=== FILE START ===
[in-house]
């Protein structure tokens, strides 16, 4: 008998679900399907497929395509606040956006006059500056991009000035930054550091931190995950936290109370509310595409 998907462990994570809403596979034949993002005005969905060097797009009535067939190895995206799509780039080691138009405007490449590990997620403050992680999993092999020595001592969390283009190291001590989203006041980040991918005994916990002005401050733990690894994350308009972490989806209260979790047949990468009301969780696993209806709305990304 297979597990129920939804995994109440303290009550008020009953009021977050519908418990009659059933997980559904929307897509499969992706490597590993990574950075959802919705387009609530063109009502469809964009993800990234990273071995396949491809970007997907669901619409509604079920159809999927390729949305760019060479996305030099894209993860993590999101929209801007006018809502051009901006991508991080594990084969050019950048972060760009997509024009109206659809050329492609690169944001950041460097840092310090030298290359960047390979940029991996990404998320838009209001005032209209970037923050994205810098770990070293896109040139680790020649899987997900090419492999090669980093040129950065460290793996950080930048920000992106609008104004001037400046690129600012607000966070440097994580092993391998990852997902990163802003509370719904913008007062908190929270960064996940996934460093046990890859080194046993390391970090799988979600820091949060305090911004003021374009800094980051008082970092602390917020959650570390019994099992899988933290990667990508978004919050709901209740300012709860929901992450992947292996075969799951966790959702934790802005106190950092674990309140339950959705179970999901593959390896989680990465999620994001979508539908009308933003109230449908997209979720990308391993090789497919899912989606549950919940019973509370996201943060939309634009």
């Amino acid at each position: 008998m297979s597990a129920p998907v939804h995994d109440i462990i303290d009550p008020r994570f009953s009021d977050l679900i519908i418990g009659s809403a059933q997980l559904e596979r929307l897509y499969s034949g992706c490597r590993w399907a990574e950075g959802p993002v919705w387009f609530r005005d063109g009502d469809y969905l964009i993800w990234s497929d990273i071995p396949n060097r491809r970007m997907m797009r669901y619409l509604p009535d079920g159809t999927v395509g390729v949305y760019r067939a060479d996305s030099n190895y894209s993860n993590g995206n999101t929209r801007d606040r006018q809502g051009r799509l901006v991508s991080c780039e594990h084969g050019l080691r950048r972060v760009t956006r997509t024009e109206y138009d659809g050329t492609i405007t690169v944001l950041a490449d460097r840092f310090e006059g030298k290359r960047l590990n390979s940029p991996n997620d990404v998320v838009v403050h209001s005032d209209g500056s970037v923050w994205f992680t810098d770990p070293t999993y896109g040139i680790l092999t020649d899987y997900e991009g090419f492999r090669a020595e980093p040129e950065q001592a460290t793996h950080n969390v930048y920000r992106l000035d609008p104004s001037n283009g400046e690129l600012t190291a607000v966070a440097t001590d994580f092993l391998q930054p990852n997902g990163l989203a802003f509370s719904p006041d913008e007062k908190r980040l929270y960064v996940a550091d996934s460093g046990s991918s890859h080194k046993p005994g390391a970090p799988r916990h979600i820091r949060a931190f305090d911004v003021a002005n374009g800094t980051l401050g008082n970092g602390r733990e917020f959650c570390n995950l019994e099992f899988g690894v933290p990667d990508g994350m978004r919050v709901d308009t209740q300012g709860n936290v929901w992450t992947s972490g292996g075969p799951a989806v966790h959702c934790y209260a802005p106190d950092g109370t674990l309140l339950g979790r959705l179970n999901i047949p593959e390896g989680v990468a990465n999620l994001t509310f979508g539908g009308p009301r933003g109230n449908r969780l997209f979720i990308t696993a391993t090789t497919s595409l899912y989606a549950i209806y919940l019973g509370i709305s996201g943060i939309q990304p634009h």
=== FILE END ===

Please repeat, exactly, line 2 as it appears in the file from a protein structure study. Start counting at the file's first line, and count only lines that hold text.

């Protein structure tokens, strides 16, 4: 008998679900399907497929395509606040956006006059500056991009000035930054550091931190995950936290109370509310595409 998907462990994570809403596979034949993002005005969905060097797009009535067939190895995206799509780039080691138009405007490449590990997620403050992680999993092999020595001592969390283009190291001590989203006041980040991918005994916990002005401050733990690894994350308009972490989806209260979790047949990468009301969780696993209806709305990304 297979597990129920939804995994109440303290009550008020009953009021977050519908418990009659059933997980559904929307897509499969992706490597590993990574950075959802919705387009609530063109009502469809964009993800990234990273071995396949491809970007997907669901619409509604079920159809999927390729949305760019060479996305030099894209993860993590999101929209801007006018809502051009901006991508991080594990084969050019950048972060760009997509024009109206659809050329492609690169944001950041460097840092310090030298290359960047390979940029991996990404998320838009209001005032209209970037923050994205810098770990070293896109040139680790020649899987997900090419492999090669980093040129950065460290793996950080930048920000992106609008104004001037400046690129600012607000966070440097994580092993391998990852997902990163802003509370719904913008007062908190929270960064996940996934460093046990890859080194046993390391970090799988979600820091949060305090911004003021374009800094980051008082970092602390917020959650570390019994099992899988933290990667990508978004919050709901209740300012709860929901992450992947292996075969799951966790959702934790802005106190950092674990309140339950959705179970999901593959390896989680990465999620994001979508539908009308933003109230449908997209979720990308391993090789497919899912989606549950919940019973509370996201943060939309634009």